3.  Gainsharing Could Incentivize Post-Acute Providers During Stay Reductions

Hospital DRG payments are fixed for each procedure, meaning the only variable part of an episode of care's cost is the post-acute period. Since CJR hospitals are looking for areas to reduce costs if they are above their bundle target price, PACs arguably have the most to lose financially when hospitals “trim the fat”. Given the high cost of a stay in a SNF or inpatient rehab, bundled payment episode initiators are beginning to question if stays in these types of facilities after LEJR procedures is necessary. Studies show that sending an otherwise healthy patient home after surgery with home health services results in the same or better outcomes than sending them to a skilled facility. PACs are going to lose with shorter stays but gainsharing can motivate them to be active CJR collaborators when gainsharing is presented as a way to make up the lost revenue from reduced length of stays.

4.  Sharing Gains Also Means Sharing Risk

The start of the mandatory CJR model can be a bit intimidating. In just over a year a hospital is financially responsible for an entire episode of care. But hospitals don't have to do this alone. Risk can be shared with many of the care providers during the episode. With many providers sharing risk and the possibility of gain, the entire care continuum can be aligned to communicate, share best practices, improve protocols, and maintain quality care. Ultimately, the alignment between providers through shared risk aligns everyone to work together which is essential to be successful in CJR. In addition, hospitals can unload some of the risk burden and feel less isolated during the mandatory transition to these bundled payments.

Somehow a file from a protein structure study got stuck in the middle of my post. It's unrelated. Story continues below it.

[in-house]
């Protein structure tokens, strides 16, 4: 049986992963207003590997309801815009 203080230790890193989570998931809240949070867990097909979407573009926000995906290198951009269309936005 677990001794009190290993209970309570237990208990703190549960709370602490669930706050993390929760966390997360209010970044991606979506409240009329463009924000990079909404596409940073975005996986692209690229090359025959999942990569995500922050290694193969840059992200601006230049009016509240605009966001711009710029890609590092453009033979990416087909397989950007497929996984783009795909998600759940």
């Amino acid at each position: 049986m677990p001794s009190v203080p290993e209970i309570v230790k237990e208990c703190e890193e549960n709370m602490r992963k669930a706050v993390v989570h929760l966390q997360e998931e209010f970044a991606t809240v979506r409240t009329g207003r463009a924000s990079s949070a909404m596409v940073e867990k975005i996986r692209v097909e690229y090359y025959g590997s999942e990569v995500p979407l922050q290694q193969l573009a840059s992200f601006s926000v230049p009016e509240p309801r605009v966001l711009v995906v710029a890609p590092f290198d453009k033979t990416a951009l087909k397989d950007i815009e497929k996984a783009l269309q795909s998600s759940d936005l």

5.  Gainsharing Physicians Can Be Rewarded for Excellent Care

Physicians may be wondering why they would want to gainshare. Gainsharing means the physician is also taking on financial risk, which can be scary. A physician working at a CJR hospital can benefit from gainsharing by being financially rewarded for quality care they are already providing, or for improvements they make to their protocols. As physicians begin to implement protocol changes, they benefit from their efforts to reduce overutilization of care and unnecessary expenses. Physicians are already providing great patient care, why not be rewarded for it through gainsharing?

Each hospital participating in CJR needs to evaluate the partners with whom they want to share financial risk as well as financial gains. Gainsharing is a valuable strategy for hospitals to consider which distributes risk, incentivizes partners, and provides the opportunity for higher financial gains with partners who are equally invested in care redesign.   For more information or assistance in working with bundled payments and value-based care, visit